hinterholzerI follow the IHS newsletter and especially the thoughts on pedagogy here with enthusiasm. I would like to address a theme that my teacher, Prof. Josef Mayr of the Mozarteum in Salzburg, who unfortunately passed away a few days ago, always brought to my attention: the sharpening of perception.

Everyone has experienced something like this: one practices a passage with a metronome and then has the impression that the machine suddenly goes faster or slower. We perceive rhythm in a subjective manner that can be at odds with reality. It’s a similar story with intonation; it is difficult to perceive your own intonation while you yourself are playing.

I have been able to observe with many students an awareness of how they wish to shape their own playing: how sound, articulation, rhythm, dynamics, phrasing, musical line etc. should be. The execution of these elements is often in contrast with the player’s intentions, something that isn’t uncommon when dealing with such a difficult instrument as the horn. The deciding factor for improvement lies in the objective perception of exactly these discrepancies.

Learn to listen to yourself accurately.

I’d like to add a personal experience here: During my first year at conservatory, I played a piece that started off with a simple rhythm on middle B natural. Quarter note, two 8ths, quarter, two 8ths, quarter, two 8ths… My teacher, the aforementioned Prof. Josef Mayr, kept complaining about my rhythm. I was 100% certain that I was playing the right rhythm, but he begged to differ. It took 15 minutes before we could leave these four bars behind us; after this lesson, I went home and recorded said measures with my cassette recorder. Only after I had listened to the recording could I tell that my rhythm was off. How could my perception betray me like this? Today I know that this is an ability one can acquire and train.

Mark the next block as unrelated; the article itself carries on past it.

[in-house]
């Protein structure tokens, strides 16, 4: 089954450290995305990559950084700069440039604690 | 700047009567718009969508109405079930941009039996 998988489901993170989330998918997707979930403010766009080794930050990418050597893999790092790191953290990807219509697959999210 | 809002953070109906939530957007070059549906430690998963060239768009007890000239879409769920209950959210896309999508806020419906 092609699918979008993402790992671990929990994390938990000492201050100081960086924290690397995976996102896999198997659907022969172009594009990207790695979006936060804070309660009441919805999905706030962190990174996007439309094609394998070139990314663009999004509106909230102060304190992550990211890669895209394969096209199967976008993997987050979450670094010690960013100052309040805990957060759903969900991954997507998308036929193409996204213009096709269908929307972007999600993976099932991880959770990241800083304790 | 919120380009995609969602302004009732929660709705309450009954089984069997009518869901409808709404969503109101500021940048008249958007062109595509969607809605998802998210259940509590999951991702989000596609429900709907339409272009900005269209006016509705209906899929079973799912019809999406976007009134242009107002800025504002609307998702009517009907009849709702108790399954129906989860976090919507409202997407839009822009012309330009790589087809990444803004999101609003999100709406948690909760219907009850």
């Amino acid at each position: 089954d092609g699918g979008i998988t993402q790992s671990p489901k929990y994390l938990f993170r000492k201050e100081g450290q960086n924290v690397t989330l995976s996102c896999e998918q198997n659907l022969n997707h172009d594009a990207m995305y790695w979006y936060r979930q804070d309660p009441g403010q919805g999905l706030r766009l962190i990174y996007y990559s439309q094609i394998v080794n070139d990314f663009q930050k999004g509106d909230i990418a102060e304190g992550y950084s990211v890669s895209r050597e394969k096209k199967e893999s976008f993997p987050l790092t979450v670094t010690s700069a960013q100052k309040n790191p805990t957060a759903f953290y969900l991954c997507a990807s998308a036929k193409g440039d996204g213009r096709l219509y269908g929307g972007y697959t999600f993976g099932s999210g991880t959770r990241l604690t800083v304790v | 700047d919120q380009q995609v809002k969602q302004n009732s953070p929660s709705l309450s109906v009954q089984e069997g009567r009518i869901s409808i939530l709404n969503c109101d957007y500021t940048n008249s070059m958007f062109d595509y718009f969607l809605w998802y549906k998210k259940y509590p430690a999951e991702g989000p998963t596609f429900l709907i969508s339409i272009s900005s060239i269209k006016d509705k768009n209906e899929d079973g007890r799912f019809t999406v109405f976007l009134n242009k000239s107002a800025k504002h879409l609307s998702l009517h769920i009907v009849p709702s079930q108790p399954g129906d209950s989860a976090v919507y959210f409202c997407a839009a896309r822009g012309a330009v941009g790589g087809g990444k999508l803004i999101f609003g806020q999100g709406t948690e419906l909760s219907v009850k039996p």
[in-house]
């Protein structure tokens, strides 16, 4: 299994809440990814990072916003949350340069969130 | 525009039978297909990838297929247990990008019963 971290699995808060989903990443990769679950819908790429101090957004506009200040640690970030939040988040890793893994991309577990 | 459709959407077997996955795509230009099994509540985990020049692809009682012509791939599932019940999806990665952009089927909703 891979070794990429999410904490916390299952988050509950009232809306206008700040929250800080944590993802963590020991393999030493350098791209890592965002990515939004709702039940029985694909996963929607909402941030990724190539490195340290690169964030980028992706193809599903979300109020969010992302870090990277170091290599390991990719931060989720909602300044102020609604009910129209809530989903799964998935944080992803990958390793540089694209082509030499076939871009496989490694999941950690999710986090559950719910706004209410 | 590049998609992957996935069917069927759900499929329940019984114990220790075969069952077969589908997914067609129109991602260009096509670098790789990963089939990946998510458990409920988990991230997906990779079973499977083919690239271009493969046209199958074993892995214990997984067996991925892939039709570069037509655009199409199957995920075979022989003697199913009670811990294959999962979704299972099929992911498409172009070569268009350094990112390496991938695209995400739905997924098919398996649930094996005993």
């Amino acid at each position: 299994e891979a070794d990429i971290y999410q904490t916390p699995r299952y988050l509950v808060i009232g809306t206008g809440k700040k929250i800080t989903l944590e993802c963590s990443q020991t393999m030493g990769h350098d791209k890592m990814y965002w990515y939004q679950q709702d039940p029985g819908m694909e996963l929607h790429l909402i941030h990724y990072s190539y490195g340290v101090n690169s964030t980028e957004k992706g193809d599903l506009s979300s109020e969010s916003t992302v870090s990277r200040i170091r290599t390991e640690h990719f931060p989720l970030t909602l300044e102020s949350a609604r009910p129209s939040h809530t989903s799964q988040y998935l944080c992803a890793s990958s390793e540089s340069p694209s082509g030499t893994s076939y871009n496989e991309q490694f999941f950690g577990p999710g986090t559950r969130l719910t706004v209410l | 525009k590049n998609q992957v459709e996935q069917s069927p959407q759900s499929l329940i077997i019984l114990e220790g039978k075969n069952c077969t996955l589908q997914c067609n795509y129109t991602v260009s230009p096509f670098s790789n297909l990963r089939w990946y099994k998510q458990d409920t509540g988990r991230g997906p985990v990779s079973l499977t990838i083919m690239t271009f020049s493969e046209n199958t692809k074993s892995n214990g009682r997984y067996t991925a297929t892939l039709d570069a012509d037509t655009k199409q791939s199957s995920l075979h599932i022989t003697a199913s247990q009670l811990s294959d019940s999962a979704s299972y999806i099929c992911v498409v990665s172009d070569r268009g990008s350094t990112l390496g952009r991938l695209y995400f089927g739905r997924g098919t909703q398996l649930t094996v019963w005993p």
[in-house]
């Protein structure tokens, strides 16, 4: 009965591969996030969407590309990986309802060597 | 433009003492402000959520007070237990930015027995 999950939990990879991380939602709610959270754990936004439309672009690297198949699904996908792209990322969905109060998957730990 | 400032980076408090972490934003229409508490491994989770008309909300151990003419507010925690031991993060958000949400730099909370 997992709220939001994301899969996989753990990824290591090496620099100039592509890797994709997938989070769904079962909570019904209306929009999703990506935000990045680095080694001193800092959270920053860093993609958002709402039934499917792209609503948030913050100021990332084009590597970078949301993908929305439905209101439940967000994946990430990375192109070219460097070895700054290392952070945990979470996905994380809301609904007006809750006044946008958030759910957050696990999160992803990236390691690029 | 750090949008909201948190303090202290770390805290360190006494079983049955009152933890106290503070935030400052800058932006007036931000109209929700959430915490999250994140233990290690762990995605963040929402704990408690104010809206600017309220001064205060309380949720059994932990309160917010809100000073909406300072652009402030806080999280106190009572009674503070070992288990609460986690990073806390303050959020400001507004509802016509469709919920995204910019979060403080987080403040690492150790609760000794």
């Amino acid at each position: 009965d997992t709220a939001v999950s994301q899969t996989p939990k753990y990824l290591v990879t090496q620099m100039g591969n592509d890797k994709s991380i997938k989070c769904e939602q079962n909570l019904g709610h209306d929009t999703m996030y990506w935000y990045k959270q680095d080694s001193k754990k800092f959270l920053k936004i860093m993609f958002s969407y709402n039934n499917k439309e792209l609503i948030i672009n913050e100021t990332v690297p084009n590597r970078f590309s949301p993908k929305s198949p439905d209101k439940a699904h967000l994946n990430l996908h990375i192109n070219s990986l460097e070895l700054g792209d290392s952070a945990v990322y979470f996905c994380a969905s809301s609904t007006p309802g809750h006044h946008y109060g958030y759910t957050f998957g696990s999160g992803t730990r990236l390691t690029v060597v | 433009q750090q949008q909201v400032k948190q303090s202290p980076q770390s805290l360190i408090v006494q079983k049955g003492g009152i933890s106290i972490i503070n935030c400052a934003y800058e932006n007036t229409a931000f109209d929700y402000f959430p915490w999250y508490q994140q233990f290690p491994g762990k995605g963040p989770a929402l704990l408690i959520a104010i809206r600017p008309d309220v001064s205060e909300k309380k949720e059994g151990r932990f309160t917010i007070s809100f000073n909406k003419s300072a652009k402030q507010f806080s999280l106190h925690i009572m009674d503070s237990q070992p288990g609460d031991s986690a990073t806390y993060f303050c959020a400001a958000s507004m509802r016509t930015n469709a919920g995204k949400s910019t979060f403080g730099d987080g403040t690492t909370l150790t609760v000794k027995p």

Initially, it is hard to recognize whether or not the performer is hearing the same thing as the listener. One needs help with this at the beginning: the ears of the teacher. The teacher not only trains the playing concept, but also helps to examine it. One trains one’s own perception by constantly making recordings and listening back to them. Luckily, these days, fantastic technical solutions for this exist without the need to visit a recording studio.

Which practical implements can help to sharpen perception?

For rhythm, the metronome can be a most useful tool. Often we experience the metronome as being too restricting. This is why I recommend playing with the idea that it’s the metronome that must follow us, not us following the metronome. Another possibility is to set the metronome to play off the beat.

Regarding intonation, a tuner can aid in the visualization of the pitch. Apart from tempered or pure intonation, it’s about developing our own opinion. As a result, I recommend choosing “reference tones” (for example, from the tuning machine) or in an ensemble (from duos upwards), and taking time to tune intervals and chords. Thus do we develop a sense for intonation in a totally natural way.

When working out phrasing, we must recognize the application of different weightings of individual notes. As the production of tones on the horn is relatively complicated, it is recommended initially to work only with the air stream. Here you “speak” the music only on a consonant “dfffff” – on an imaginary tone. With every articulation, we say another “dfffff.” In this manner, we can hear the shape of the air (amount, articulation, crescendo, decrescendo…) much more easily.

Regarding style, I suggest listening to as much good music as possible. We can learn a great deal from other musicians (singers, instrumentalists, orchestras, etc.)

In this vein, I wish all horn players much enjoyment with our great instrument and with the wonderful landscape of music.

(Translation: KMT)

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